Play with Dynamic Memory using Smart Pointers in Rust

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Smart Pointers are the data structures that behaves like a pointer while providing additional features such as memory management. Smart Pointers keep track of the memory that it points to, and is also used to manage other resources such as File handling and network connections.

We have mainly five Smart Pointers in rust from which we will discuss two smart pointers in this blog and rest three will discuss in next blog.

The concept of Smart pointers is not the strange for Rust. They are originated in many other languages like C++. We have different Smart Pointers in Rust which is already defined in the standard library provide functionality beyond that provided by references. In this blog, we will discuss some different examples on smart pointers like drop trait, by which we can customise the behaviour of drop function which enables when any instance goes out of scope and we will also enables you to have multiple owners of data by keeping track of the number of owners by the reference counter smart pointer.

The Rust can give some strong concepts like ownership and borrowing on which we can differentiate the references and smart pointers, the references can only borrow the data but the smart pointer can own the data that it points to.

Rust allocates everything on the stack by default. The Smart Pointers are the way in Rust to save memory in heap. We have already studied few smart pointers, such as String and Vec<T>, although we didn’t call them Smart Pointers at the time. Both these types count as smart pointers because they own some memory and allow you to manipulate it.
Usually Structs is use to implement the Smart Pointers.

Types of Smart Pointers

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Figure:1 Types of Smart Pointer.

1. Box<T>:

  • This is a smart pointer that points to the data which is allocated on the heap of type T. It allow you to store the data on the heap rather than the stack.
  • Box<T> is an owned pointer.
  • It do not have a performance overhead, other than storing the data on the heap.
  • The destructor automatically called and destroy the objects and release the memory, when the Box goes out of scope.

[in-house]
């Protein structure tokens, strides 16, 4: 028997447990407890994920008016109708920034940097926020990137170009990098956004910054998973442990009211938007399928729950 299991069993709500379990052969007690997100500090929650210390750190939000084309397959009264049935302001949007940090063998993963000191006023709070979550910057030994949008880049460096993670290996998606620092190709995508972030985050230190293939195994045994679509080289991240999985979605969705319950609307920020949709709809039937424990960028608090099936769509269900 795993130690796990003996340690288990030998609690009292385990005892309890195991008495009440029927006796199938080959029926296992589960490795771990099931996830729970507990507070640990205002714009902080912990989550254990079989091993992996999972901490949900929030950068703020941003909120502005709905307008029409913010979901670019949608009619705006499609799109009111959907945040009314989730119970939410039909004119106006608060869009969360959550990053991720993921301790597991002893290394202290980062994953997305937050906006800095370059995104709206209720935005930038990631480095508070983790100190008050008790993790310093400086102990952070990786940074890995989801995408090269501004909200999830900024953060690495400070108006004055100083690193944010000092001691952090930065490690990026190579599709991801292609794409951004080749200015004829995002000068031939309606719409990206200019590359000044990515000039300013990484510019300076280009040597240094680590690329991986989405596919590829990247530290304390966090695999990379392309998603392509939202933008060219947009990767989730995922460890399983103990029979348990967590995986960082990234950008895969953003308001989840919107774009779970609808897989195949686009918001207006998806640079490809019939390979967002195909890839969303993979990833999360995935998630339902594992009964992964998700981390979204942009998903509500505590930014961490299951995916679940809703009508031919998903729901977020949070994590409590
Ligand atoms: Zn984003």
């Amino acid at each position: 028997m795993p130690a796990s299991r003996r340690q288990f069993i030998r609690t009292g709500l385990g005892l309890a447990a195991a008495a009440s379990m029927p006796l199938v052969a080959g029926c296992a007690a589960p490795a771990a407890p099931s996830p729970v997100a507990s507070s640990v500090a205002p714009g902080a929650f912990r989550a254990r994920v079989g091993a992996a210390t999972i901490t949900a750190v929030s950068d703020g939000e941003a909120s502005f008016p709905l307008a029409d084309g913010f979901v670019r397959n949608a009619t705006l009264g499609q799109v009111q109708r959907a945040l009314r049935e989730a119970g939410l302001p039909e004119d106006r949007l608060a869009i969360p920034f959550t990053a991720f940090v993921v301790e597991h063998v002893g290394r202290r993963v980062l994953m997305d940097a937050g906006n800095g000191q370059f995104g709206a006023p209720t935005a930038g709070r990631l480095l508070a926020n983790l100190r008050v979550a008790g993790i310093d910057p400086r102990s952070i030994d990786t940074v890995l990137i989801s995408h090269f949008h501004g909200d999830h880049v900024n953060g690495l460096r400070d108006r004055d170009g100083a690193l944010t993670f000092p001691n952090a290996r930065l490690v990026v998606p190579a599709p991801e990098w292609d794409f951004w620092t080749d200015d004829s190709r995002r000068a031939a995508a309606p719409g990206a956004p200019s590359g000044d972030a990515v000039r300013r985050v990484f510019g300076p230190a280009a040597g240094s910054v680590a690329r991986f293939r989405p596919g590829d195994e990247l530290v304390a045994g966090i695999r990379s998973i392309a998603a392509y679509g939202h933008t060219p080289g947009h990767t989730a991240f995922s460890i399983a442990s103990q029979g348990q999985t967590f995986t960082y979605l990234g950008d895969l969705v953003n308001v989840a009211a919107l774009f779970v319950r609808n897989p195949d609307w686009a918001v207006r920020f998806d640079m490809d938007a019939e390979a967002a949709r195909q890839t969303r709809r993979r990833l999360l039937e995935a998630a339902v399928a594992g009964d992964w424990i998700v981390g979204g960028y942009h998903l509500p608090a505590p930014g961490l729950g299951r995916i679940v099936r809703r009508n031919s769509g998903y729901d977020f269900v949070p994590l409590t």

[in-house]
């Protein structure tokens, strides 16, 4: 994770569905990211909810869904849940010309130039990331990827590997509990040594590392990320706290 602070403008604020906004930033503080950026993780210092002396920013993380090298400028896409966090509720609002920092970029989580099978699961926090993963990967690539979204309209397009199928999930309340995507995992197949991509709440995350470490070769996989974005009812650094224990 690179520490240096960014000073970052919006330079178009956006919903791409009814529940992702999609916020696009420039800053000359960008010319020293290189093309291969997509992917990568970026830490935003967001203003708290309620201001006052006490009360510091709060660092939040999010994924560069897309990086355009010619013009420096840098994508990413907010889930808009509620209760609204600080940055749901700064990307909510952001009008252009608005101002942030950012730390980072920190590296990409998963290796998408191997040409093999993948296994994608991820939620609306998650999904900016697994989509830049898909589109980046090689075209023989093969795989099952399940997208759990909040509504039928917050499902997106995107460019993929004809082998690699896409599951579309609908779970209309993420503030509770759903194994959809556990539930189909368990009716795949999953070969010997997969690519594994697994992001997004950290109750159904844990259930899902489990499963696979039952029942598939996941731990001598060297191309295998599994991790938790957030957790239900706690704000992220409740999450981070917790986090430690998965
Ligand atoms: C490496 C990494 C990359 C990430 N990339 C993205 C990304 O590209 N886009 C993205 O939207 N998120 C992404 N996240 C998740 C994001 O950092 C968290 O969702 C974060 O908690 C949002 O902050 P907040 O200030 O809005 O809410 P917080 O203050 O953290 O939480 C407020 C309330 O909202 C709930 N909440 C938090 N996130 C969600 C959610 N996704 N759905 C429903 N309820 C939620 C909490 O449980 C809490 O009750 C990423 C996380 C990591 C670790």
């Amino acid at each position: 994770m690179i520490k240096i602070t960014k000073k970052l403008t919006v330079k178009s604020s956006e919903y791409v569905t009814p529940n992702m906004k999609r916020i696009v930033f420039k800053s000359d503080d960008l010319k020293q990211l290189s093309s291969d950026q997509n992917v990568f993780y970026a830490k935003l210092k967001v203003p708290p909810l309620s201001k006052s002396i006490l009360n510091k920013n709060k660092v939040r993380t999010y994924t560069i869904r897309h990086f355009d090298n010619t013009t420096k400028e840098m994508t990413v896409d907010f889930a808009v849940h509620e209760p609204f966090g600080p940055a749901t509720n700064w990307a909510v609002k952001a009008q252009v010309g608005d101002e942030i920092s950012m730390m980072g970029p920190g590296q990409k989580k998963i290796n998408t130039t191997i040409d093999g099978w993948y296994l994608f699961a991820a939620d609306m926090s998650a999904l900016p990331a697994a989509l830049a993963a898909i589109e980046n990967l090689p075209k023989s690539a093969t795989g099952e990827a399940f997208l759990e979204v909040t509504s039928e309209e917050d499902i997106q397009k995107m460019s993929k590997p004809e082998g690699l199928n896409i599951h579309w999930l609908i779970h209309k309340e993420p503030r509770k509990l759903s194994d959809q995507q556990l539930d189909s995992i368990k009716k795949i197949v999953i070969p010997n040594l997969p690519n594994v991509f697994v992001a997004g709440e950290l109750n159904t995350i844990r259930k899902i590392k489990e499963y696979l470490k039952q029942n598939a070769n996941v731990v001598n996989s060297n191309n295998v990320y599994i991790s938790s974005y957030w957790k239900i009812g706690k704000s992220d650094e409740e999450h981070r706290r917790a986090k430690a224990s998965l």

For example:

fn main()  
  let a = Box::new(5);  
  print!("Value in Box pointer is {}", a);

In this example, a contains the value of Box that points to the data 5. If we access the value of Box, then the program prints ‘5’.

Cons List:

  • Cons keyword stands for Construct Function.
  • It is a data structure, which is use to construct new list.
  • It can take two argument, data type and the “List”.

For Example:

use List::{Cons, Nil};  

enum List {  
    Cons(i32, Box<List>),  

fn main()  
  let recursive_list = Cons(1,Box::new(
    print!("{:?}", recursive_list);  

In this Example, we have use Box<T> for recursive type data in which we have made a recursive list by the use of Cons List, then we put our data in Box<T> smart pointer recursively.

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Figure: 2 Recursive List Representation.

2. Deref<T>:

  • It is used to customize the behavior of deference operator (*).
  • When we implement the Deref<T> trait, then the smart pointer will be treated as a reference. Then, the code that works on the references will also be used on the smart pointers too.

Implementation of a Deref Trait:

  • The deref method can be implement by the predefined Deref trait in the standard library.
  • The deref method borrows the self and returns a reference to the inner data.

For Example:

use std::ops::Deref;  

 struct MyBox<T>  
  a : T,  
impl<T> Deref for MyBox<T>  
  type Target = T;  
  fn deref(&self) ->&T  

fn main()  
  let instance = MyBox{a : 10};  

In this example:

  • We have used Box smart pointer to implement the Deref trait.
  • In deref trait we implements the deref() method, and this method will returns the reference of ‘a’ variable.
  • The “type Target = T” is an associated type for a Deref trait.
  • Then we have created the instance of MyBox type, instance.
  • Then the deref() method is called by using the instance of MyBox type, and then reference which is returned from deref() method is dereferenced.


This is the first part of the series of blogs on Smart Pointers, I’ll post next blog soon. Stay Tuned.

Thanks for Reading!!!

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Written by 

Pankaj Chaudhary is a Software Consultant at Knoldus LLP. He has 1.5+ years of experience with good knowledge of Rust, Python, Java, and C. Now he is working as Rust developer and also works on machine learning and data analysis because he loves to play with data and extract some useful information from it. His hobbies are bike riding and explore new places.